1 Peter 3 v1 – 3 v12
This passage clearly follows on from what has gone before, and so it is worth looking back and remembering who Peter has said we should submit to, and why, and how. The larger context is given in 2:12 – Peter telling us to “live such good lives among the pagans that … they may glorify God …” – ie a concern for our witness to a watching, though often hostile, world.
“In the same way” does not imply that a wife’s submission to her husband is the same as a slave’s submission to his/her master, but rather that this is another outworking of the principle of 2:12. This submission is voluntary, motivated not by fear of her husband, but fear of God (v.6). It is not determined simply by cultural expectations of the day – Peter appeals to a Biblical norm, the example of Sarah, who lived getting on for 2000 years earlier, in an enormously different cultural setting to Peter’s readers.
Peter gives two reasons for this submission: (i) that this behaviour might win over an unbelieving husband. The witness of a wife’s life is likely to be far more eloquent and persuasive than her words. (Not that words are therefore unnecessary, as though the husband does not need to hear the Gospel explained, but very likely it is others in the church who should be seeking to share the Gospel, invite to events etc – I wonder how good we are at supporting those with non-Christian husbands in that way). And (ii) this behaviour pleases God, for it is the beauty God especially prizes and longs to see in us (vv.3,4). A “gentle and quiet spirit” is not a particular personality type, they are words applied to Christ and are qualities all Christians should aspire to. It means not being pushy and self-assertive, insisting on your own way, and not being contentious or argumentative. It’s part and parcel of an attitude of submissiveness. I don’t think v.3 forbids nice clothes or jewellery, but we are not to find our beauty in such things. The desire to be beautiful is good and natural, but we mustn’t be entranced by the world’s shallow idea of beauty and forget where real beauty is found – not in cosmetics, but Christlikeness.
The fact that husbands only get one verse does not mean they get off lightly. Men are told to “be considerate”, or literally “live with your wives according to knowledge”. Men might joke that women are baffling, and we can be lazy at trying to understand and know our wives. It means listening more, being more sensitive, more compassionate, making more effort to understand out wives’ desires, concerns, frustrations etc etc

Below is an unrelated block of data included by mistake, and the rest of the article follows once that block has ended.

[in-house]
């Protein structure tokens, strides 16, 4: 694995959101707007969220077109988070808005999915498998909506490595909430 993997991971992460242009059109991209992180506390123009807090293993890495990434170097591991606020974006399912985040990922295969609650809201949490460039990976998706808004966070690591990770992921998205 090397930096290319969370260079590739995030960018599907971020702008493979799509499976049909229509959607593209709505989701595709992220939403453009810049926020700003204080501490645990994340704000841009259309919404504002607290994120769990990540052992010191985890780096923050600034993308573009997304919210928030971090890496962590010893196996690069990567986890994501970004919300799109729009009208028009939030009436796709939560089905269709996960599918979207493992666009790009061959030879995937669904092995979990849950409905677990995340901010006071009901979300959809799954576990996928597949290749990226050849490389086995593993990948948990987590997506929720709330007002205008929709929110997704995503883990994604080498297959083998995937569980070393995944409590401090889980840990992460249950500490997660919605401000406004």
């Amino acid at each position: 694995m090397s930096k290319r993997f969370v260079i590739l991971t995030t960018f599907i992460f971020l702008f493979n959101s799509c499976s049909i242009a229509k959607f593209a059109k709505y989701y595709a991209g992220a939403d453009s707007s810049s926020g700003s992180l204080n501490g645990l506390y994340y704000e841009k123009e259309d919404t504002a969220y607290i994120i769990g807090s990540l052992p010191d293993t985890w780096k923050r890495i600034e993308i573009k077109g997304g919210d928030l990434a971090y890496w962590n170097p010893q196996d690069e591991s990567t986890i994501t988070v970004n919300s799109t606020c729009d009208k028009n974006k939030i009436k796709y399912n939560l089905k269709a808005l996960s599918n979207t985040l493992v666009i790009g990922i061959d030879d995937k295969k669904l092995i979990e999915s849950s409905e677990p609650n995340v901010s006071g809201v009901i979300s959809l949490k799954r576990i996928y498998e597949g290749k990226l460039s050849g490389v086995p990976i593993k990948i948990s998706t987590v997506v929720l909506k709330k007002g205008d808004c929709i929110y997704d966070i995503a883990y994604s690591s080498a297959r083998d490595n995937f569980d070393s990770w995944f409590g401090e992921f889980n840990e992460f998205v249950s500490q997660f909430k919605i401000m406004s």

Then secondly husbands are told to treat their wives “with respect” – or the word is perhaps stronger than that: honour them, treat them as precious. Headship in marriage is not about crushing wives and keeping them in their place, for despite the different roles there is equality before God – they are “heirs with you of the gracious gift of life”. Being the “weaker partner” implies no inferiority, but rather that they are deserving of extra care. The end of verse 7 is a sobering warning: the way we treat our wives will have a profound impact on our relationship with God. God is so concerned that we treat our wives rightly (since after all we should be a visual aid of His love and care for His people) that He is prepared to spoil our enjoyment of our relationship with Him if we disobey.
In v.8, Peter is concerned particularly about relationships within the church. That’s clear because the central command of the five given – “love on another” – is more literally “love as brothers”. Such love implies a mindset that prizes unity and puts other’s needs first (the 1st and 5th commands), and a heart attitude of sympathy and compassion (the 2nd and 4th). Do tease out what this might look like in practise for us in St.Ebbes.
Then vv.9-12 probably have a wider application in terms of our relationships with all people. Peter does not expect all to speak well of us (see for example 2:12, 3:16), but what matters is our response: not fighting back, or merely being tight-lipped, but responding with love, with blessing, with grace. And in so doing we will know God’s grace and blessing ourselves, for righteousness pays, as the Psalmist shows. Notice how v.12a reinforces the lesson of v.7b that our horizontal relationships have an impact on our enjoyment of the vertical relationship with God.
Used with the permission of St Ebbe’s, Oxford